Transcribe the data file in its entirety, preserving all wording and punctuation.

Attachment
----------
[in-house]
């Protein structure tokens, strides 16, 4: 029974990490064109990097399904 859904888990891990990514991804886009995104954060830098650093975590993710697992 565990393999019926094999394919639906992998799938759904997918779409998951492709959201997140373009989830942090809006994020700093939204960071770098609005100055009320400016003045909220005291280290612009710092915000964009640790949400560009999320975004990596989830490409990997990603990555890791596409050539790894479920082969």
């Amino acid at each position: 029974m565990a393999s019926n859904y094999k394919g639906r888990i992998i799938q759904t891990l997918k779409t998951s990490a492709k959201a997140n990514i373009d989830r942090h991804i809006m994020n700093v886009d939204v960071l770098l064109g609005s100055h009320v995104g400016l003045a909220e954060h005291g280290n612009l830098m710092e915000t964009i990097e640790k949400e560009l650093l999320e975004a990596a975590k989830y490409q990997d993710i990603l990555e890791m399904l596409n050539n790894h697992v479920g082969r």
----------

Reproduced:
[in-house]
């Protein structure tokens, strides 16, 4: 029974990490064109990097399904 859904888990891990990514991804886009995104954060830098650093975590993710697992 565990393999019926094999394919639906992998799938759904997918779409998951492709959201997140373009989830942090809006994020700093939204960071770098609005100055009320400016003045909220005291280290612009710092915000964009640790949400560009999320975004990596989830490409990997990603990555890791596409050539790894479920082969």
């Amino acid at each position: 029974m565990a393999s019926n859904y094999k394919g639906r888990i992998i799938q759904t891990l997918k779409t998951s990490a492709k959201a997140n990514i373009d989830r942090h991804i809006m994020n700093v886009d939204v960071l770098l064109g609005s100055h009320v995104g400016l003045a909220e954060h005291g280290n612009l830098m710092e915000t964009i990097e640790k949400e560009l650093l999320e975004a990596a975590k989830y490409q990997d993710i990603l990555e890791m399904l596409n050539n790894h697992v479920g082969r």